And for all my progress Reba calls me a PT showoff.

Tuesday, November 27, 2007

The Maid Chased Me for 6 Miles

Little in-joke between me and Reba.

The chasing was metaphorical. If it were literal it would have been a scene akin to George Jetson walking Astro.

I did do six miles on the hamster wheel. Started out shooting for five, but decided to add a bonus mile. Noteworthy thing about this run was that the first 2.5 miles were without the iPod (as in I had it with me but didn't put it on). For this first stretch I just focused on my breathing and my stride and did my best to get me into a meditative state. Then I put on the headphones and added Interpol to the rhythm set by my feet pounding the conveyor belt.

Took my running stuff and work clothes to the ARC, and realized I forgot to pack underwear and shiny shoes.

6 miles in 43:44.

On Saturday I ran a Franklin Field loop early, don't have the time I ran it in anymore. For the record, this loop is 3.5 miles.

Friday, November 23, 2007

The Metropolis and Mental Life

Didn't run Wednesday. That day my tendons, on the inside and outside of my calves, were feeling sore - with a low grade burning sensation running up and down my leg. Then yesterday Thanksgiving was at my house, a wonderful menagerie of family, friends and food; and getting a run in between all the prep would have taken much more of an effort than it was worth given that I would probably benefit more from the rest.

But today, after the family left and the house was relatively clean again, I put on my running shoes and set out in the early afternoon. Didn't make it to 47th St. before my left (i.e., good) ankle turned somewhat. I was quickly able to recover, like I usually will, but it scared me as I thought were it the other ankle it could have been disaster. Never got to feeling comfortable after that. My whole right leg felt bad, not in a its-coming-down-with-an-injury kind of way (like a burning sensation in the tendon would be) but in a it-just-doesn't-feel-good-today kind of way. I ran out Pine Street to Cobbs Creek, and had the iPod on outside for the first time since I hurt my ankle.

All of that stuff put together was not a good combination. I just felt uneasy, my stride never felt smooth, and I became aware of all of the things one must tend to in urban running - with one eye on traffic, one eye on the road surface, and the third eye just aware of surroundings and ready to react to whatever may present itself. A car turning right onto Pine from 57th St. and my eyes locked onto the driver's face. I know she would never even see me and sure enough she turned right at me, causing me to step aside with my knee-jerk arms-out WTF gesture. I imagine these super-individual contents of the metropolis to further reduce my proprioceptive integrity in a Simmelian fashion - had old Georg run the streets of early 20th century Berlin.

By the time I hit Cobbs Creek I modified my original plans to run down to Warrington and instead came back east on Cedar Ave., like this. I just wasn't feeling it today, and would have kicked myself if I made a misstep. Its curious how making such a decision involves so many facets of me - my moods, biofeedback, and the superego who just demands I run my original route are all screaming out and from somewhere an element of moderation points them all toward consensus.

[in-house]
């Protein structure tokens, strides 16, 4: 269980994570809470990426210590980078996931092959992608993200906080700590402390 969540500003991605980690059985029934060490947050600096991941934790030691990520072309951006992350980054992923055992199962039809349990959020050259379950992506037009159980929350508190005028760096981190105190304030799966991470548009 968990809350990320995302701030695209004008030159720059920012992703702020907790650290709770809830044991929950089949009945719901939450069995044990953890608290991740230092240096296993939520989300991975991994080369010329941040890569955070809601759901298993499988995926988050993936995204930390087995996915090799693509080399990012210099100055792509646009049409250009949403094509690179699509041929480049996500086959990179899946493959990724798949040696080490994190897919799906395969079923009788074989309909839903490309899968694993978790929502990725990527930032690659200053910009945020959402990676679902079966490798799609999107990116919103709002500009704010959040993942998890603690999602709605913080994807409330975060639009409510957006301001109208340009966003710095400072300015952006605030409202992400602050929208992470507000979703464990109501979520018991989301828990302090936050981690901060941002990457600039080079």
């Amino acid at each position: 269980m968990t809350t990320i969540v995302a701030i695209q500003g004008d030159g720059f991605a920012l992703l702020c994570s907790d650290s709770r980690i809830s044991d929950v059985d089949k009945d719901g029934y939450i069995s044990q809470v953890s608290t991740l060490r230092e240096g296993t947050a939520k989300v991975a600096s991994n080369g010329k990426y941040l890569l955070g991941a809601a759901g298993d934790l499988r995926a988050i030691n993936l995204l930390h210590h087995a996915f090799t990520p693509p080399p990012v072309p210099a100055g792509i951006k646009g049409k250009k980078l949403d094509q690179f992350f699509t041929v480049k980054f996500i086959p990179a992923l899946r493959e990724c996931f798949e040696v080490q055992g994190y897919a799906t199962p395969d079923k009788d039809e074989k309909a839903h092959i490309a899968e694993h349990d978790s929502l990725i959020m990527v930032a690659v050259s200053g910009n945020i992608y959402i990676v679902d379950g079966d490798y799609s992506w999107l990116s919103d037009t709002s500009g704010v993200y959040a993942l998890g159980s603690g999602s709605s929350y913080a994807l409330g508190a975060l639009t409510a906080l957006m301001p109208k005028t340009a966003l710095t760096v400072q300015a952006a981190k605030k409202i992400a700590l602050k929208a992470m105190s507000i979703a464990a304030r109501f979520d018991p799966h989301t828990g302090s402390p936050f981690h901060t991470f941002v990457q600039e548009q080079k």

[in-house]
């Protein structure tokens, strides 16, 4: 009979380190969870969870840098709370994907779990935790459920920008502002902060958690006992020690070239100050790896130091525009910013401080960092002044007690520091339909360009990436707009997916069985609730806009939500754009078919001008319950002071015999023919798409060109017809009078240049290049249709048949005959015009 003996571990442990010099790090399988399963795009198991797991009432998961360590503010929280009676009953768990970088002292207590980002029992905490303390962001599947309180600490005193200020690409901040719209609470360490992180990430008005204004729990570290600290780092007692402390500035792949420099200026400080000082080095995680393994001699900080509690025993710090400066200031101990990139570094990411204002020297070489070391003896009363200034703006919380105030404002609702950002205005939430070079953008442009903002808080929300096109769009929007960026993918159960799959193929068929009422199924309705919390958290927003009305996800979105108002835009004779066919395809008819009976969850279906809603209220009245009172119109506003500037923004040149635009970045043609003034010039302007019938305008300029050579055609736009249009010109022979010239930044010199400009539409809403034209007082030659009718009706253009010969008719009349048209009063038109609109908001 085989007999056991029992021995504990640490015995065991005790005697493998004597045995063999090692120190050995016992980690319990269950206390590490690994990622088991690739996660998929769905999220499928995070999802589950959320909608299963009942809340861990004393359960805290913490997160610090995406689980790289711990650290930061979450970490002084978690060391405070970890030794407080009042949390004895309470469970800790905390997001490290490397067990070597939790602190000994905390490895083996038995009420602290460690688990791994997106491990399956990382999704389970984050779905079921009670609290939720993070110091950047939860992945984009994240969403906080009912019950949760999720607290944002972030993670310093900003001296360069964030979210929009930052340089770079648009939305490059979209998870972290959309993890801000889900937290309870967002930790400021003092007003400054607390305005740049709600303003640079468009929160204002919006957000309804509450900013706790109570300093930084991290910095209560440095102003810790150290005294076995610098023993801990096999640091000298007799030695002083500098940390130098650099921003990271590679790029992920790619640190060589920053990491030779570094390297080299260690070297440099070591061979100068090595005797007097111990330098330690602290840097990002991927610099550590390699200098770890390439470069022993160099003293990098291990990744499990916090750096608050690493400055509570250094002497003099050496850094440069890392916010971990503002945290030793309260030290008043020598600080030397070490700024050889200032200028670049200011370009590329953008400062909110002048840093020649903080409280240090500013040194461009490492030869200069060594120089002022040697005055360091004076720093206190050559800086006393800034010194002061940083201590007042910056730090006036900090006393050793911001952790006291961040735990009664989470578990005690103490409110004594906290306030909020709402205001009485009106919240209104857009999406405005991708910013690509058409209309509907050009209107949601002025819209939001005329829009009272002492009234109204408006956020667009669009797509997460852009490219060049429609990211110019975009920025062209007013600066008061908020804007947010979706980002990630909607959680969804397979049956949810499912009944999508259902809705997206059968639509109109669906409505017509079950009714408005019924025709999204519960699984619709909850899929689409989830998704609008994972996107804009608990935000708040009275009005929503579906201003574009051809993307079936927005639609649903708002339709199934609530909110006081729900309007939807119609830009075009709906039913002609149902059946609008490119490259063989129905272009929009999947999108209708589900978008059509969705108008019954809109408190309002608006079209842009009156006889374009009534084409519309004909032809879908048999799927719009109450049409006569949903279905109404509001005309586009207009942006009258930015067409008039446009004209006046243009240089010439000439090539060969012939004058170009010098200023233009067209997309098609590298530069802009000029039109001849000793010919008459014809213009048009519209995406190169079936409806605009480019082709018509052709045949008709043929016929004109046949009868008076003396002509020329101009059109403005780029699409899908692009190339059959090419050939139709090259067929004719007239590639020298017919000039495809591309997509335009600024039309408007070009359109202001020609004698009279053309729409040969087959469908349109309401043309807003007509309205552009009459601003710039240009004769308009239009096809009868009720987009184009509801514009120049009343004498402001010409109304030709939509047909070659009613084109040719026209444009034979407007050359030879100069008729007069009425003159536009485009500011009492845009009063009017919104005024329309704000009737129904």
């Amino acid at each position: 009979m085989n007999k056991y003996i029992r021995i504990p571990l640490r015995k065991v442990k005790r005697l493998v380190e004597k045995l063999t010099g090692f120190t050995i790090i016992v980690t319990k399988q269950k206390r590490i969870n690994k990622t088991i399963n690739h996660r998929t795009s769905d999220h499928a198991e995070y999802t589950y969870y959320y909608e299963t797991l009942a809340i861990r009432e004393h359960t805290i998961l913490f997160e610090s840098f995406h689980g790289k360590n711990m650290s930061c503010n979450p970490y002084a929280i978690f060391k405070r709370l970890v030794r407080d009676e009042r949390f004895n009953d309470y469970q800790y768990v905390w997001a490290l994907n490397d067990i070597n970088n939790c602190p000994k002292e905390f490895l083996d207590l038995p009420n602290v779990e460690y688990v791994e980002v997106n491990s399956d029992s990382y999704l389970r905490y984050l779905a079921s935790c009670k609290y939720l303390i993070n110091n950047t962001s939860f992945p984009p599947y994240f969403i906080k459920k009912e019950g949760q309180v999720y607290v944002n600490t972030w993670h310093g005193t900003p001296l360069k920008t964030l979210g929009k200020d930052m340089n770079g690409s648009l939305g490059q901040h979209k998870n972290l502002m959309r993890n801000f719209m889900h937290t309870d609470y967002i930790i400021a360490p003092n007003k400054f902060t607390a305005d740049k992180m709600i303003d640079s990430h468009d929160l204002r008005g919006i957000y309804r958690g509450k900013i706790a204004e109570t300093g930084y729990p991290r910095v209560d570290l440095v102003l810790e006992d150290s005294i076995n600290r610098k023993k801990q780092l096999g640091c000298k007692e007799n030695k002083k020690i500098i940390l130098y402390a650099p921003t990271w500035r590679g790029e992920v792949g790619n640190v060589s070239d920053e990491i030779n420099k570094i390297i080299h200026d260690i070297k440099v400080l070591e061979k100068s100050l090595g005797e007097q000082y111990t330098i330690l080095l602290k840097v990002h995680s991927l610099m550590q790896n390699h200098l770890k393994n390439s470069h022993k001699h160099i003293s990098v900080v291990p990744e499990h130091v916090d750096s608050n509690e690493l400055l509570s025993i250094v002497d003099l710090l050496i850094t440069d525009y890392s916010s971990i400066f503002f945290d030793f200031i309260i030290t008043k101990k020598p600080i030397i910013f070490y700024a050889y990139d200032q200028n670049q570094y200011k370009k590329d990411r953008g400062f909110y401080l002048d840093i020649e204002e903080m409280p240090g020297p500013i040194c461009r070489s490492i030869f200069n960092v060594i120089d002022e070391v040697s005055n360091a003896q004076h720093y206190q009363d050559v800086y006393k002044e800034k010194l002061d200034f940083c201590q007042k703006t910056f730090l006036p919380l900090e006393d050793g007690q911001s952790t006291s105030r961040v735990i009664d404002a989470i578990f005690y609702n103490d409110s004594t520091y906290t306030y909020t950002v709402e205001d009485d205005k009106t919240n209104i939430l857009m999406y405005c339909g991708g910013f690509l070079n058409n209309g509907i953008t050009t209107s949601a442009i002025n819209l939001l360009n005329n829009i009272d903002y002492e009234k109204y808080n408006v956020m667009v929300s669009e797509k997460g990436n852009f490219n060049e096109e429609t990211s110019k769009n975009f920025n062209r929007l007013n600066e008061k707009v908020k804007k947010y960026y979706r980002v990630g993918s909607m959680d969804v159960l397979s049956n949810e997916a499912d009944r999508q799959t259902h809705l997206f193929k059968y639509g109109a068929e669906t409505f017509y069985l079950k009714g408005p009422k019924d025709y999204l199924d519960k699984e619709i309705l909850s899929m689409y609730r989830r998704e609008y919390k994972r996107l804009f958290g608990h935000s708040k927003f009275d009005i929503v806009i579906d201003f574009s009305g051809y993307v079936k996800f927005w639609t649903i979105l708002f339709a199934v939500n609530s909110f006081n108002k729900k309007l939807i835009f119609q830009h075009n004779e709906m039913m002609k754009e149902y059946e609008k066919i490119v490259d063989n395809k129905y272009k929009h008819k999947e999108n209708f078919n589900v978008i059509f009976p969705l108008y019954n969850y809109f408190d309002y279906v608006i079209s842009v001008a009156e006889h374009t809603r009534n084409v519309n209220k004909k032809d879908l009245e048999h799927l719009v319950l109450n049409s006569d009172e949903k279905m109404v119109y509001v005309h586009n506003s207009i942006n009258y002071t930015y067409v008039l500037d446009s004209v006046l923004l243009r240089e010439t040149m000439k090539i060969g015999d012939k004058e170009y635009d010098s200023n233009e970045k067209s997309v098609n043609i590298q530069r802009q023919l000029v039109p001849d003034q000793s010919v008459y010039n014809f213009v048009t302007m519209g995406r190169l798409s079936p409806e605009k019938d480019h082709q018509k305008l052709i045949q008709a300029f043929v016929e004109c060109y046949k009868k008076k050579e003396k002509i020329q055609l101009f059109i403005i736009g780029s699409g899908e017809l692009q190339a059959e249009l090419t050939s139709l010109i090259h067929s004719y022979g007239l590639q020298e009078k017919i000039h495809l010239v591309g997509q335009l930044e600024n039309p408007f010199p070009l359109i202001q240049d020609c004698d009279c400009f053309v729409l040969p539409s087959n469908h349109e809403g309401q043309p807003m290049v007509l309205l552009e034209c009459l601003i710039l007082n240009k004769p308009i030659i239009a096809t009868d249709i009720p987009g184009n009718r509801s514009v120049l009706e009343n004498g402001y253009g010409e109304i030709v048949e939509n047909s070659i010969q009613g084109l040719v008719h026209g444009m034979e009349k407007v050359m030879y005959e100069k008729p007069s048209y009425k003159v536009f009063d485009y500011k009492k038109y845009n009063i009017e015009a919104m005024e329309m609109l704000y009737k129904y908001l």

And thus the 3.5 miles in 32:32.

Tuesday, November 20, 2007


On days like today the darkness never really seems to go away, and I ponder about seasonal adjustment disorder. I always settle for the more mundane, however, and lament my blues on a gray rainy morning.

Hence I run. Don't know if I should have today, as my ankle felt more sore yesterday than I was okay with. But my need to run was not of a physical bent. So I looked out at the wet street and decided to make a virtue out of a necessity - take a slow, careful loop around the 'hood to confront my fears of the wet and slippery. I left my watch in the warm house before making my way out into the drizzle.

Half a mile into the run I felt a gush of emotion drain out and I knew why I had to do this run.

Ankle hurt, same place above that inner bump, with it seemingly going up my tendon for a short time. Times like this I go by feeling, and I felt like I could push it today. I'll be monitoring it and, right now, I'm icing it.

3.5 miles on this route, in a time known only to God.

Monday, November 19, 2007

Turn On the Bright Lights

Figured the dark, wet, leaf-slicked streets were a bit much for my impaired proprioceptive faculties this morning, so I scurried to the safety of the hamster wheel.

I learned that, as I suspected, I cannot handle podcasts while running. I can't get into any kind of rhythm with voices jabbering in my head. So I went back to music. I listened for a while to M. Ward, which is good music but only so-so running music. Made note to self to take it off my iPod. Then I put on the Interpol album (see title) which I've been running to lately and was again bowled over by how good it is to run to.

Otherwise, 5 miles on the hamster wheel in 37:33. The tendons around the inside of my right ankle didn't seem happy. Couldn't tell for sure if it was an ankle thing or a tendon thing, but am leaning in the latter's direction. Gotta be careful here.

Saturday, November 17, 2007